The news for On Spec Magazine is bad—the Canada Council for the Arts denied their grant application for 2015 because "the quality of writing remained low." As On Spec's managing editor Diane Walton explains, this is flat-out wrong and merely the rationalization the Council used to remove funding from a genre publication. Walton says the magazine is exploring alternate funding mechanisms and asking for support.
This appears to a case of bias against the speculative fiction genre (a view shared by Michal Wojcik and others). My belief in this is based not only on the fact that On Spec continually publishes high quality fiction but because I've witnessed first-hand the literary snobbery and beliefs which appears to have doomed On Spec's application.
You see, a while back I received a Minnesota State Arts Board Fellowship, which at the time was a very nice monetary grant awarded to individual artists (they've since discontinued the program). I won the award with a story which, while containing genre elements, easily passed for the types of stories at home in the Mississippi Review and the Beloit Fiction Journal. Since I'd published works in those exact literary magazines, and ran a literary journal called storySouth, the Arts Board judges no doubt saw me as one of their own.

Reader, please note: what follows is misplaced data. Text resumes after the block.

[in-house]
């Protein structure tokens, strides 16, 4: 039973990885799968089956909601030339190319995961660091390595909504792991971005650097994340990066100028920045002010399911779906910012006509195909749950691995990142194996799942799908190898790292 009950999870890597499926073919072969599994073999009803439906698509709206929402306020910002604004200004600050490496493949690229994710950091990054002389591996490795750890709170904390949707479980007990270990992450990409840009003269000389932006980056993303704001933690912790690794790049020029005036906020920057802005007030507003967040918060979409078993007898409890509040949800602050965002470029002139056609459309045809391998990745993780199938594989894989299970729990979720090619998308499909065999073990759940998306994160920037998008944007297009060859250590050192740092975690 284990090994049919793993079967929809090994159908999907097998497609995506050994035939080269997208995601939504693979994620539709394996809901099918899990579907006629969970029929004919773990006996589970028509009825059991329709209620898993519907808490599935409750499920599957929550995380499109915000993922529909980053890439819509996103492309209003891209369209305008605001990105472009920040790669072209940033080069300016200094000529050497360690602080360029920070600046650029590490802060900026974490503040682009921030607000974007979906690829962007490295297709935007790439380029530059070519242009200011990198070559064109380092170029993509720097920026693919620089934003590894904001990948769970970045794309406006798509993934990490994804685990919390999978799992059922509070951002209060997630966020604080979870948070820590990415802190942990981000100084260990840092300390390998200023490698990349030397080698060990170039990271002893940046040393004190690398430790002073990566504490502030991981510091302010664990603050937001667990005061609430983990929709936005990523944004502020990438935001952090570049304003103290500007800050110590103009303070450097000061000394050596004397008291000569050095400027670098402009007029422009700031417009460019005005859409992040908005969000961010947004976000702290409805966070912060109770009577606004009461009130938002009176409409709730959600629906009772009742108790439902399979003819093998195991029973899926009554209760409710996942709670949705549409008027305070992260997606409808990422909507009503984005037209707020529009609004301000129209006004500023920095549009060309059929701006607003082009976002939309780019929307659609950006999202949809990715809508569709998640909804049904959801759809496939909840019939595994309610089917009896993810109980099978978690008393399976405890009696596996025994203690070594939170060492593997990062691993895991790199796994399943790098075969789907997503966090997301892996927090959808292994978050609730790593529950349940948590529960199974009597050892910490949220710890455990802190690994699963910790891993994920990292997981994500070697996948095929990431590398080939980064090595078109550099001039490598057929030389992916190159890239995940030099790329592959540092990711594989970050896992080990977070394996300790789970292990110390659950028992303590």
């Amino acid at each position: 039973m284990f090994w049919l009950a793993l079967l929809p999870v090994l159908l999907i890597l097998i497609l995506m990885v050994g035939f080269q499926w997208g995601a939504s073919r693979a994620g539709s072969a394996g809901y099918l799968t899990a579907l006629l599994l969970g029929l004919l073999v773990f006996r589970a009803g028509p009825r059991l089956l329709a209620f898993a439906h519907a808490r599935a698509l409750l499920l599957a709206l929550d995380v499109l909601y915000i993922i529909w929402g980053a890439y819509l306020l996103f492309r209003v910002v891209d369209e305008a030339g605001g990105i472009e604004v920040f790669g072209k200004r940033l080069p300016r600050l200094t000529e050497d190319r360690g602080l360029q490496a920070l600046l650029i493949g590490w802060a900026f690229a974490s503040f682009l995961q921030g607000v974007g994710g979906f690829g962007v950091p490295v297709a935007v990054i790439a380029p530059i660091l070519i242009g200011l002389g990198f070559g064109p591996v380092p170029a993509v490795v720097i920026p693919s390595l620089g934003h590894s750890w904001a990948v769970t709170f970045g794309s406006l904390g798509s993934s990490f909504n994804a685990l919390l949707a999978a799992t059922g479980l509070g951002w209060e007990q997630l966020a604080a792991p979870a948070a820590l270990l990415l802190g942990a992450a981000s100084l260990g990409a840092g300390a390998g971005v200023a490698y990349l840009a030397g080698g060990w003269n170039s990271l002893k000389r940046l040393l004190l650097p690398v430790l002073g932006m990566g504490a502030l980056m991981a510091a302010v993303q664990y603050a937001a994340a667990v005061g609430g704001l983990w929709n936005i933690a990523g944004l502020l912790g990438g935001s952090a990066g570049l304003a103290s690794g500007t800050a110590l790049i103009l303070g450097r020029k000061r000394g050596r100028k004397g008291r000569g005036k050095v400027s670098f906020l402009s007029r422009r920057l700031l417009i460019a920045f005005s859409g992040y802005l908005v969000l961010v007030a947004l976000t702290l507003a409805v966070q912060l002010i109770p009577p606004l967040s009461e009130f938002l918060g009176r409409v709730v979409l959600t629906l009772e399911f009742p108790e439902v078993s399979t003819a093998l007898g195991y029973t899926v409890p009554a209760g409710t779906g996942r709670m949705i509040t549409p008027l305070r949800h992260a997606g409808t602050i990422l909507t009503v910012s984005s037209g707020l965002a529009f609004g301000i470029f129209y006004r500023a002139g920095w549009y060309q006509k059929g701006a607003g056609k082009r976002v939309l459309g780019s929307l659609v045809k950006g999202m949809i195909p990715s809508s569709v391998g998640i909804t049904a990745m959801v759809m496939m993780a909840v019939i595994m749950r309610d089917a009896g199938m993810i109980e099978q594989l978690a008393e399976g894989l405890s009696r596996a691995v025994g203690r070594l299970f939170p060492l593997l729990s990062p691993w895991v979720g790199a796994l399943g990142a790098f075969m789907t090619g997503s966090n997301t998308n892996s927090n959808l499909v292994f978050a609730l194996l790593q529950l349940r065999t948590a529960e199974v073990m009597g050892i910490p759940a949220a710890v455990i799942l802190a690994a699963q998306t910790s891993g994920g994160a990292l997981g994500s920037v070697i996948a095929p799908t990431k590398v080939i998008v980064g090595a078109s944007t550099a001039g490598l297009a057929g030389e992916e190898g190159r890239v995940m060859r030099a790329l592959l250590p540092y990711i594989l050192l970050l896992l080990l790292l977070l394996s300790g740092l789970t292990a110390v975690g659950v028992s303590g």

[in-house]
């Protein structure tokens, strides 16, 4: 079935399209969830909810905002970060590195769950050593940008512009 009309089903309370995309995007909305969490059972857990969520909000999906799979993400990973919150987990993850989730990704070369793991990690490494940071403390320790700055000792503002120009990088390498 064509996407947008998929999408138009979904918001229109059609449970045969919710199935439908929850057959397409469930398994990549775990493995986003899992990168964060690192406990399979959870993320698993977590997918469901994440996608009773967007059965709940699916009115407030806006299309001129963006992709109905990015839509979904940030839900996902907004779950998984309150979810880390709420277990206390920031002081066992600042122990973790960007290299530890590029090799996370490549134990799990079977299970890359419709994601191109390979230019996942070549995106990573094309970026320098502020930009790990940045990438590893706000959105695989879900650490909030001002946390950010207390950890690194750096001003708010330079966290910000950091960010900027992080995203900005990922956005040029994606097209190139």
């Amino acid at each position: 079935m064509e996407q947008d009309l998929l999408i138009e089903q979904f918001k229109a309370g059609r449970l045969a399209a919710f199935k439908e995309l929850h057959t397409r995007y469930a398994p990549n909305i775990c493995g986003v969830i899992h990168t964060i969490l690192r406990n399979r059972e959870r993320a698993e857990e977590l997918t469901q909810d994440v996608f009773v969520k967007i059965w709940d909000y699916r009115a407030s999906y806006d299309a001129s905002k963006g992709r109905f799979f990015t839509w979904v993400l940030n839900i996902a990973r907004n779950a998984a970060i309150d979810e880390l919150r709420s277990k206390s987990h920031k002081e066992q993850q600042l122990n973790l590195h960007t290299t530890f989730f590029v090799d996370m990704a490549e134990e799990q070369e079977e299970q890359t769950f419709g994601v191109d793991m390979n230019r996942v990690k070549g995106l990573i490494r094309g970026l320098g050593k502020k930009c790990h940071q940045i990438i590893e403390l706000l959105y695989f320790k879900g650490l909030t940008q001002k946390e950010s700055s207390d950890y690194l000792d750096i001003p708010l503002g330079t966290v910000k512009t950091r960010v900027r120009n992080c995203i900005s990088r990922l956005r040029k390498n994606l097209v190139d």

I'm not merely making this assumption—I know this is truth because a few years later I ran into one of the judges who'd decided I was fellowship worthy. This person introduced herself to me, praised my writing, and asked what I was writing these days.
When I mentioned science fiction stories, she promptly informed me that if she'd known I was going to write those types of stories she wouldn't have be voted for my fellowship.
Ouch. Burn. How dare I take their official literary imprinteur and use it to write that nasty genre stuff.
Of course, the irony is that major literary authors from Cormac McCarthy and Toni Morrison to Michael Chabon and Junot Díaz regularly dip their toes into the genre pool. But that's evidently okay with our world's self-appointed literary elite.
I now understand that the distinctions between genres—including between the so-called "literary" genre and all other types of fiction—don't matter as much as many people believe. Great fiction can exist in any genre or type of writing, just as bad writing also exists across all genres.
It's too bad the Canada Council for the Arts and many other lovers of literature don't understand this.